Through our Strategic Partnership, Ufi and the RSA (The Royal Society for Arts Manufacturers and Commerce) have today published research exploring how we can break down barriers to lifelong learning and help address the UK skills crisis.
The report identifies concrete steps for policy makers, businesses, educators, and UK society as a whole.
Download the Rebalancing Adult Learning Research Report
The research comes as a result of our pledge as outlined in the VocTech Challenge White Paper to commission research that addresses the “challenges facing those most impacted by the digital divide” and understand how we can better design learning and use digital tools to overcome confidence and motivation barriers.
Speaking today, Ufi Chief Executive, Rebecca Garrod-Waters said:
“This report shows how we need to shift the debate away from specific industrial skill needs towards a wider understanding of adult learning that is more inclusive and speaks to the real motivations of adults who have not, up to now, engaged in formal learning. In particular, the report sets out how at the core of achieving greater participation in adult learning is the need to develop and deploy the very best technology to support people in gaining new skills.
Our joint report demonstrates that by addressing foundational access to technology and digital skills, by improving learning confidence and by speaking to people’s real motivations to learn, we have the capacity to address the UK skills crisis."
This research outlines some of the fundamental barriers that prevent adults from engaging in learning opportunities. These include situational, institutional, and dispositional barriers, as well as technological ones. Key findings include:
- Digital access and digital skills are foundational needs for learners. Over 50 percent of survey respondents identified access to broadband and digital devices as vital access to learning.
- Confidence and learner identity that stem from learning experiences are another significant barrier for many. One quarter of adults do not identify as confident learning new things and 17 percent of survey respondents identified a ‘lack of interest in learning’ as a barrier.
- Situational barriers were found to disproportionately affect women who are more likely to have their learning efforts disrupted by caring responsibilities or competing time demands.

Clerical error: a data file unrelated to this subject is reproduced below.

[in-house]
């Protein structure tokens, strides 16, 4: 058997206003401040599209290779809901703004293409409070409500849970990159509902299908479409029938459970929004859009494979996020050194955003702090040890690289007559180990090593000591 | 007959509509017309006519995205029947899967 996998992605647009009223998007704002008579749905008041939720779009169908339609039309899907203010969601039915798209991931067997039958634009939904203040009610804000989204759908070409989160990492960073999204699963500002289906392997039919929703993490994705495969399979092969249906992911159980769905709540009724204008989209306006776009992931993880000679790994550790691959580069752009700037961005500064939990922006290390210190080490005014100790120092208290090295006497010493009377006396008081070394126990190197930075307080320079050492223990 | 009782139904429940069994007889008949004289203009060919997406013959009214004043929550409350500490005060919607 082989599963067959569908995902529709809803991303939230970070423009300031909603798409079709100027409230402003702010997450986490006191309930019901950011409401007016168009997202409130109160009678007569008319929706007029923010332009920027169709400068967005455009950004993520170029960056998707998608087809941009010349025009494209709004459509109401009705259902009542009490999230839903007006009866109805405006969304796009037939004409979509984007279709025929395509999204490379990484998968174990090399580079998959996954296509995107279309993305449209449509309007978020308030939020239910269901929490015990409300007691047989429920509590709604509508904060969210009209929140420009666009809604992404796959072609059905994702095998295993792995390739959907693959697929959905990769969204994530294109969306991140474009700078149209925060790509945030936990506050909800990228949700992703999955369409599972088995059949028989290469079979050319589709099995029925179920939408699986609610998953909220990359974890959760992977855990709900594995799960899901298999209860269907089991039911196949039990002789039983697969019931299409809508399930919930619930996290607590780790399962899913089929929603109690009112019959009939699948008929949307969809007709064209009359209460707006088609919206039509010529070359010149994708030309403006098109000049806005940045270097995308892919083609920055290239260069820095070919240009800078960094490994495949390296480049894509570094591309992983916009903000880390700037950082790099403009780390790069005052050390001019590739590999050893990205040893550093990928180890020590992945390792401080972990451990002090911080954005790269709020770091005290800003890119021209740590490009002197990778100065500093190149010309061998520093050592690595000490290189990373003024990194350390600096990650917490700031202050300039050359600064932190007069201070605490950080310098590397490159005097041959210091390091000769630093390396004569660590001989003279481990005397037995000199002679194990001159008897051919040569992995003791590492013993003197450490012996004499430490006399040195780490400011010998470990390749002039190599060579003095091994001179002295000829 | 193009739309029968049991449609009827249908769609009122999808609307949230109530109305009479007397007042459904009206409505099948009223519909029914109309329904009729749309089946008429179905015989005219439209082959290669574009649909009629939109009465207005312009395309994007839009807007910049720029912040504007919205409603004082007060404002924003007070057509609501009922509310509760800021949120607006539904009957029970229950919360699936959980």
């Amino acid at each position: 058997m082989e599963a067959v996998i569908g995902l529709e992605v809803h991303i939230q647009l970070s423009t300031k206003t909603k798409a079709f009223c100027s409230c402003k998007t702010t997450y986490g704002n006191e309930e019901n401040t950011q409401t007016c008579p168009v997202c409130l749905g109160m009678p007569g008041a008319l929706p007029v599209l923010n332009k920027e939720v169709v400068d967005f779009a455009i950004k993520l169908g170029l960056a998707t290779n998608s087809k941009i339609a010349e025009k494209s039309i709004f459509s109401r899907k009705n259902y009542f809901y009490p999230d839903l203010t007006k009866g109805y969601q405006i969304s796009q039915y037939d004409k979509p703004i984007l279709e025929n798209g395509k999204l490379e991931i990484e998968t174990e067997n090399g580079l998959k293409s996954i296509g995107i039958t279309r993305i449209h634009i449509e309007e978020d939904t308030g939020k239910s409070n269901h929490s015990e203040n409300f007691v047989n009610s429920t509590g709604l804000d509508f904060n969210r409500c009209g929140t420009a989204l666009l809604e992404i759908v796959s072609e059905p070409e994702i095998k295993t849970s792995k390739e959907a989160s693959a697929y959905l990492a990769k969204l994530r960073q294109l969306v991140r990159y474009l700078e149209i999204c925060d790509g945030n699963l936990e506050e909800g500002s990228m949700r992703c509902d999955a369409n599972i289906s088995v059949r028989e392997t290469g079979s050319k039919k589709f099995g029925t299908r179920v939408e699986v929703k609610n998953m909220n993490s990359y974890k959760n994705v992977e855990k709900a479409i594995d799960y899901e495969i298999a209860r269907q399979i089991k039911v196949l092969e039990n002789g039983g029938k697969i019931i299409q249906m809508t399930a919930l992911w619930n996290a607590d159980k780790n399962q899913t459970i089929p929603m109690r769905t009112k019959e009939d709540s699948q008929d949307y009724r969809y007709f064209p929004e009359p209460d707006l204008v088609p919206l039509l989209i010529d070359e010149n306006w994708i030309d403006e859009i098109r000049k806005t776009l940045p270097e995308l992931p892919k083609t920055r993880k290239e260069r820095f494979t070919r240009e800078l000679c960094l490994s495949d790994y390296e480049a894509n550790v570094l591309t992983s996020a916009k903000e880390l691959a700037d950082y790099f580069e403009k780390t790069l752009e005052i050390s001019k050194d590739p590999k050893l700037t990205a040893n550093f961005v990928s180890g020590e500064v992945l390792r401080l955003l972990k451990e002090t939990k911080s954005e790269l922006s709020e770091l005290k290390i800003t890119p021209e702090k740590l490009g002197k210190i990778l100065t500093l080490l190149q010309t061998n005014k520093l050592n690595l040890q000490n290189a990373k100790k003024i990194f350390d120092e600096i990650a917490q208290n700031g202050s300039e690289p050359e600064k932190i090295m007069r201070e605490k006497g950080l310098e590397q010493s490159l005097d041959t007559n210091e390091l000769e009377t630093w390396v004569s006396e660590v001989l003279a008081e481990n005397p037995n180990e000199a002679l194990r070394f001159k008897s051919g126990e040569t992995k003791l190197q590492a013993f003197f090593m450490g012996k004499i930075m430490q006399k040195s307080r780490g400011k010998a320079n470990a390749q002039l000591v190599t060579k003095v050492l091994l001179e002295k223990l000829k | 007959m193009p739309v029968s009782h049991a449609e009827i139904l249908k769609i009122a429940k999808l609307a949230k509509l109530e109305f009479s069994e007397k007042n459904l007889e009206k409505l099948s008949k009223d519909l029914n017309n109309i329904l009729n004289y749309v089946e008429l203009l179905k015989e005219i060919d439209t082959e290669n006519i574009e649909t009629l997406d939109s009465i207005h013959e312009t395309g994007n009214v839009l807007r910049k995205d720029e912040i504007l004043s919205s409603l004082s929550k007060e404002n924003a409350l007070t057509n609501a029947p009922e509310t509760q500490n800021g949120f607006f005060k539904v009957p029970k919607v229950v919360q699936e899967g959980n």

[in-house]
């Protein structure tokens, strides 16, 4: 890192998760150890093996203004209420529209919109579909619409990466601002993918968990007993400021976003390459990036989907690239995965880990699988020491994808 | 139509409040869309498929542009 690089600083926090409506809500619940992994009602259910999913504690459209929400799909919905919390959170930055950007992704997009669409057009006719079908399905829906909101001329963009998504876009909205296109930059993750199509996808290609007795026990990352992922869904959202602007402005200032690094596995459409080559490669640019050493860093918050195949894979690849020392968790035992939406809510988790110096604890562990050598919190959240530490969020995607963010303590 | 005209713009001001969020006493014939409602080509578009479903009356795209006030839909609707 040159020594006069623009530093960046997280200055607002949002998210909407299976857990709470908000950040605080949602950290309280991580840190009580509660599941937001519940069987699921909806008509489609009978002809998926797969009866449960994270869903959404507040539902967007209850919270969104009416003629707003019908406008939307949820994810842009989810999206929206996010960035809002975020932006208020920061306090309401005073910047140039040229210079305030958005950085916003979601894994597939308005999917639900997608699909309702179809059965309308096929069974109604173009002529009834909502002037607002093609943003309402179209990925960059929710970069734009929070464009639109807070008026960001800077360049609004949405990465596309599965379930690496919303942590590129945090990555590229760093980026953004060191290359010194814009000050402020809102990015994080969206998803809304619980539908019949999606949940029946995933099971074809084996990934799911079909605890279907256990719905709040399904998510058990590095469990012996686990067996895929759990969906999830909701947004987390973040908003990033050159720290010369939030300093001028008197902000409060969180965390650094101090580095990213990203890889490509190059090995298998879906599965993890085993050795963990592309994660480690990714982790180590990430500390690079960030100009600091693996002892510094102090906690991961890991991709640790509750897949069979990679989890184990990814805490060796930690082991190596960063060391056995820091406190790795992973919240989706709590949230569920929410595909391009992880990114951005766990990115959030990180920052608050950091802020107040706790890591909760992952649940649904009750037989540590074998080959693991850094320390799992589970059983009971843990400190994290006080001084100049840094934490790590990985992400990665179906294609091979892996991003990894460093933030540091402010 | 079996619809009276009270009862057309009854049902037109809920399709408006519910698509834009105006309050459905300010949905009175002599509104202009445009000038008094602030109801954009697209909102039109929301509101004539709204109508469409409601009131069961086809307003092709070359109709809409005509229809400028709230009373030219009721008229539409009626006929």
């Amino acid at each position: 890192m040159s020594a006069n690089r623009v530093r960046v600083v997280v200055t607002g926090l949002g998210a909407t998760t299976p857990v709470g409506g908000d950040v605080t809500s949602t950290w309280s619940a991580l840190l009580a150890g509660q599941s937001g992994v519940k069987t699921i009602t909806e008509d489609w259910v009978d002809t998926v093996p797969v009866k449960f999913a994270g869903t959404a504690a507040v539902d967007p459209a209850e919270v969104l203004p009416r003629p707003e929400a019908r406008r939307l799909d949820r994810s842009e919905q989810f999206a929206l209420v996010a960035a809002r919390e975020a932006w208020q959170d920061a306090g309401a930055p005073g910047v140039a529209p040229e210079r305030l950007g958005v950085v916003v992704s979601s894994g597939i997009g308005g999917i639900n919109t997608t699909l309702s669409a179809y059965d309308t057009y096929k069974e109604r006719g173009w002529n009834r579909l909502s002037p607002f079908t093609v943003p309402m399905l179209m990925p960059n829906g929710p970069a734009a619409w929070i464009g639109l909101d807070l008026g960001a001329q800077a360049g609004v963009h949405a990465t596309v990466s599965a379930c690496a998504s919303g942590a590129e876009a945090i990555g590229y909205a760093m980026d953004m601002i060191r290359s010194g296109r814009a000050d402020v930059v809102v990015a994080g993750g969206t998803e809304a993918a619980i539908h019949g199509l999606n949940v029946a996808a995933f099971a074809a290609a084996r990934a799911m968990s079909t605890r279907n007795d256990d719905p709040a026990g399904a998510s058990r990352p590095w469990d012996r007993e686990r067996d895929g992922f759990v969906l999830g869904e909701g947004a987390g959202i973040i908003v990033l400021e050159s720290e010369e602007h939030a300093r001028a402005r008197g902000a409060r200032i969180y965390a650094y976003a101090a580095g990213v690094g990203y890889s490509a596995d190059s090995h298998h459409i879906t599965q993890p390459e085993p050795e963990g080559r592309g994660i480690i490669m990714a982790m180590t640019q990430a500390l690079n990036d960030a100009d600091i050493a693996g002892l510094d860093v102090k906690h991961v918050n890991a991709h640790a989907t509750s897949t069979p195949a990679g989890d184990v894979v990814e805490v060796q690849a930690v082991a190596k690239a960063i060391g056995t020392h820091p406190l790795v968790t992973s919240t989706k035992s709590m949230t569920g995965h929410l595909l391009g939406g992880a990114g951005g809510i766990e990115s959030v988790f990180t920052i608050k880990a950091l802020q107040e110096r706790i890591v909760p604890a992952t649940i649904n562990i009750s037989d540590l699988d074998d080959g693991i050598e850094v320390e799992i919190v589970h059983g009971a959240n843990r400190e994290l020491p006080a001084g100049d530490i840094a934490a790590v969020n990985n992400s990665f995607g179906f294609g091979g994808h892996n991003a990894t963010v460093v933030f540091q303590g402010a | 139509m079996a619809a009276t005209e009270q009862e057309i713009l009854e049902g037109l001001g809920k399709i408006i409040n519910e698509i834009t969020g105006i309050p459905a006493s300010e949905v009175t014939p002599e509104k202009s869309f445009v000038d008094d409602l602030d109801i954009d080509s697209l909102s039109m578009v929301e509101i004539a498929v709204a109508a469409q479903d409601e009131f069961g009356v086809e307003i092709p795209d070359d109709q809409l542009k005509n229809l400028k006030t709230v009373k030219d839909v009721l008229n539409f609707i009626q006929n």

The report also identified the core motivations that help learners to overcome these barriers. The most effective triggers to participation in adult learning were socially driven. Around one third of survey respondents identified a ‘recommendation from a friend’ as a key trigger to learning.
The report makes several practical recommendations on how we can encourage more people to engage in adult learning which will in turn help us to meet societal skills needs:
- Build foundational skills by providing access to hubs within community settings.
- Improve access to digital learning by implementing a ‘minimum digital living standard’.
- Build learner identity with quality assured validation to recognise non-accredited learning.
- Provide social supports and triggers by ensuring in-person support for people accessing or transitioning between learning.
- Support blended, flexible and non-linear learning by funding ‘hybrid by default’ adult learning provision.
Andy Haldane, Chief Executive of the RSA said:
"The UK faces a skills emergency - we do not have enough people with the digital, environmental or social care skills to meet the industrial challenges of today, let alone the future.
However, when we only consider the economic or industrial need for skills, we divorce the notion of skills from the people learning them. This report is our attempt to rebalance this ‘skills for jobs’ narrative from the needs of industry towards the needs of learners.”
Tom Kenyon, Head of Enterprise Design at the RSA and author of the report, added:
“These barriers to learning exist for everyone, however, it is the most disadvantaged learners who are most likely to encounter them. The very people who have the most to gain from adult learning are the least likely to participate.”